Monday, 7 January 2013

Courtney Aarbo Barristers and Solicitors

Providing Information to Assist in Business

Contract Terms

Contracts contain terms, which really embody what the agreement is.  Some terms of agreements are characterized as “conditions” others are called “warranties”.  Some terms in contracts are expressed, some are implied.

a)         Conditions versus Warranties

Essential terms of agreements are called conditions, a breach of which entitles the innocent party to an option not completing his or her side of the deal and sue for damages, or complete the deal and sue for damages.  Terms that are not essential, but are “subsidiary” or “collateral” are called warranties, which if broken only entitle the innocent party to receive damages, but does not give the right to not complete his or her side of the deal.

To illustrate what might be a condition versus warranty, your company has entered into an agreement to purchase a photocopier for $10,000.00 with a capacity to copy 10 pages per minute, and with a term that service would be provided within three hours of being called.  The supplying of a photocopier would be a condition of the agreement.  The provision regarding service within three hours, would probably be a warranty such that if it took four hours to service, the contract could not be repudiated.  In the event the copier could only copy eight pages per minute, that term might or might not be a condition.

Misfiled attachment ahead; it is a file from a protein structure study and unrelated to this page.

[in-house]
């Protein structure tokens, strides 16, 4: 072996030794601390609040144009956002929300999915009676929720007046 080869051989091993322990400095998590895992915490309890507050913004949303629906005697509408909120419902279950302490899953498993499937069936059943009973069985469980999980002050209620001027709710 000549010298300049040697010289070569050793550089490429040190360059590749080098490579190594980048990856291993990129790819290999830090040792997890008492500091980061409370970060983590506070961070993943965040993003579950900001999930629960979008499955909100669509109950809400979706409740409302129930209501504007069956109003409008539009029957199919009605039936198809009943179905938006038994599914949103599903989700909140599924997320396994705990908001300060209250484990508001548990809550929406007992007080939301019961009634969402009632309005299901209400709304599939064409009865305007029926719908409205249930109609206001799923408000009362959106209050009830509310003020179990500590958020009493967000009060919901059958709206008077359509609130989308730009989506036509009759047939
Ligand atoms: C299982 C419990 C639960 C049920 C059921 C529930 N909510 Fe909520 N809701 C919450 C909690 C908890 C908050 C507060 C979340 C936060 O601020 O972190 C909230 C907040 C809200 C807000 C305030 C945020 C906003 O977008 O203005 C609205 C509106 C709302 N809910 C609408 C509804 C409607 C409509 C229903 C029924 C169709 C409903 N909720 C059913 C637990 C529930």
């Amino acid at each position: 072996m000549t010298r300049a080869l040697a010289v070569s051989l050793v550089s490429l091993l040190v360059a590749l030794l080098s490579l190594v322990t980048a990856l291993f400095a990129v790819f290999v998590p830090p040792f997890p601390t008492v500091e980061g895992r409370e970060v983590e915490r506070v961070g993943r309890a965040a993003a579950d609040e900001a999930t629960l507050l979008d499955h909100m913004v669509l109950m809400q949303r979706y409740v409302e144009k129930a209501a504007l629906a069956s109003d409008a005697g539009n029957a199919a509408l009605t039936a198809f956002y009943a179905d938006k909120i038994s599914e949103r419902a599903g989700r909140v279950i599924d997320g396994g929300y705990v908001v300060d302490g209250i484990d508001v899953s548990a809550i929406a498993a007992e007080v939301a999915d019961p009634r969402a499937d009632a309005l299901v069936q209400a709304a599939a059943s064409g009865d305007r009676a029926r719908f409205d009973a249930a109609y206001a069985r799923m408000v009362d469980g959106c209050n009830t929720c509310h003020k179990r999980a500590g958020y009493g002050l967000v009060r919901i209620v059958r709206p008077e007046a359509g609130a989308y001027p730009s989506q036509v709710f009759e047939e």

Parties may agree that a contract term that one would thinkwould  normally be a warranty be given the characteristic of a condition, by calling it a condition in the agreement.  When entering into an agreement, you should be careful to describe essential matters as conditions, especially if without such a designation a judge might have trouble thinking of it as a condition.  You should be particularly careful of terms that the other side is calling a condition.

If you are unsure if the breach of contract is a breach of condition or warranty, you may have to consult a lawyer.  It you wrongly cancel a contract for a breach of warranty, the other side may sue you for damages.

b)         Express versus Implied Terms

An express term is a term verbally or in writing set into the agreement.  An implied term is a contract term that the parties have not expressly inserted, but the law will imply.

Implied terms are ones that need not be expressed, but are so obvious that it goes without saying, for example in the case of the photocopier purchase referred to above, an implied term might be that the machine could be plugged into the regular electrical system, or that it photocopied onto normal 11” x 14” paper.

Other implied terms may not be as obvious, but are implied by law.

For example in the Sale of Goods Act, R.S.A. 2000 C. S-2 it is implied by law into a contract for the sale of goods that:

i)          the vendor has the right to sell the goods;

ii)         the buyer shall have the goods free from claim by anyone else;

iii)        if the sale is by description or sample that the goods will correspond with the description or sample;

iv)        if the buyer lets the seller know he relies on the seller to give him goods fit for a particular purpose, that the goods will be fit for that purpose;

v)         goods bought by description will be of “merchantable” quality.

For more information contact Courtney Aarbo Barristers and Solicitors at or or phone 403 571-5120. .




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